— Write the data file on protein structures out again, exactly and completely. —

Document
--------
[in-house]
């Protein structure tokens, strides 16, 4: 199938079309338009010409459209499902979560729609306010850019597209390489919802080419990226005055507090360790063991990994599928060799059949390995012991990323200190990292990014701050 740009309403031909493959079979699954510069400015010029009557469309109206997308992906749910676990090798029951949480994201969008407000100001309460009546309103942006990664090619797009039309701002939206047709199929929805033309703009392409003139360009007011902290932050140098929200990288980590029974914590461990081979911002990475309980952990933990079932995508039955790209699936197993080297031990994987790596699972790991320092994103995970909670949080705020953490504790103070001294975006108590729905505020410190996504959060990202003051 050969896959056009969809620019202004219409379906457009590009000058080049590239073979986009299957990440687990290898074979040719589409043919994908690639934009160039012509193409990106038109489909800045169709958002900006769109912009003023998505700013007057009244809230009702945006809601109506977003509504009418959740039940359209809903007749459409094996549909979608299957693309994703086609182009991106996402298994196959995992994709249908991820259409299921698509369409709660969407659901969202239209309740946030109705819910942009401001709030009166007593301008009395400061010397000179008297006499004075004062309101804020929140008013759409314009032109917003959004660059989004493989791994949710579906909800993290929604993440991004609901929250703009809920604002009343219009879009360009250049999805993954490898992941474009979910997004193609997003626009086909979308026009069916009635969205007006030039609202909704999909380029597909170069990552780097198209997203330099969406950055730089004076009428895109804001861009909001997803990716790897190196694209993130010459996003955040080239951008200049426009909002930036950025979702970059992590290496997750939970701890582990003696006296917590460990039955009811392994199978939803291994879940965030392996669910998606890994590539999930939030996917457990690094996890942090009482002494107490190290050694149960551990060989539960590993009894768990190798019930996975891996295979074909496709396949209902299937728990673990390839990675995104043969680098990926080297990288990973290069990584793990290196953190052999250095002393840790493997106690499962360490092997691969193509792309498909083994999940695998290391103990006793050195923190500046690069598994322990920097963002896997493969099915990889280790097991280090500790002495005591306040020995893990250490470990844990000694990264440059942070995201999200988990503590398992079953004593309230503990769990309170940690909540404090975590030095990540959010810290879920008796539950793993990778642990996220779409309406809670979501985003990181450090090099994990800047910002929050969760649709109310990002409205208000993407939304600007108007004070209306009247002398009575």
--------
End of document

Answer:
[in-house]
């Protein structure tokens, strides 16, 4: 199938079309338009010409459209499902979560729609306010850019597209390489919802080419990226005055507090360790063991990994599928060799059949390995012991990323200190990292990014701050 740009309403031909493959079979699954510069400015010029009557469309109206997308992906749910676990090798029951949480994201969008407000100001309460009546309103942006990664090619797009039309701002939206047709199929929805033309703009392409003139360009007011902290932050140098929200990288980590029974914590461990081979911002990475309980952990933990079932995508039955790209699936197993080297031990994987790596699972790991320092994103995970909670949080705020953490504790103070001294975006108590729905505020410190996504959060990202003051 050969896959056009969809620019202004219409379906457009590009000058080049590239073979986009299957990440687990290898074979040719589409043919994908690639934009160039012509193409990106038109489909800045169709958002900006769109912009003023998505700013007057009244809230009702945006809601109506977003509504009418959740039940359209809903007749459409094996549909979608299957693309994703086609182009991106996402298994196959995992994709249908991820259409299921698509369409709660969407659901969202239209309740946030109705819910942009401001709030009166007593301008009395400061010397000179008297006499004075004062309101804020929140008013759409314009032109917003959004660059989004493989791994949710579906909800993290929604993440991004609901929250703009809920604002009343219009879009360009250049999805993954490898992941474009979910997004193609997003626009086909979308026009069916009635969205007006030039609202909704999909380029597909170069990552780097198209997203330099969406950055730089004076009428895109804001861009909001997803990716790897190196694209993130010459996003955040080239951008200049426009909002930036950025979702970059992590290496997750939970701890582990003696006296917590460990039955009811392994199978939803291994879940965030392996669910998606890994590539999930939030996917457990690094996890942090009482002494107490190290050694149960551990060989539960590993009894768990190798019930996975891996295979074909496709396949209902299937728990673990390839990675995104043969680098990926080297990288990973290069990584793990290196953190052999250095002393840790493997106690499962360490092997691969193509792309498909083994999940695998290391103990006793050195923190500046690069598994322990920097963002896997493969099915990889280790097991280090500790002495005591306040020995893990250490470990844990000694990264440059942070995201999200988990503590398992079953004593309230503990769990309170940690909540404090975590030095990540959010810290879920008796539950793993990778642990996220779409309406809670979501985003990181450090090099994990800047910002929050969760649709109310990002409205208000993407939304600007108007004070209306009247002398009575």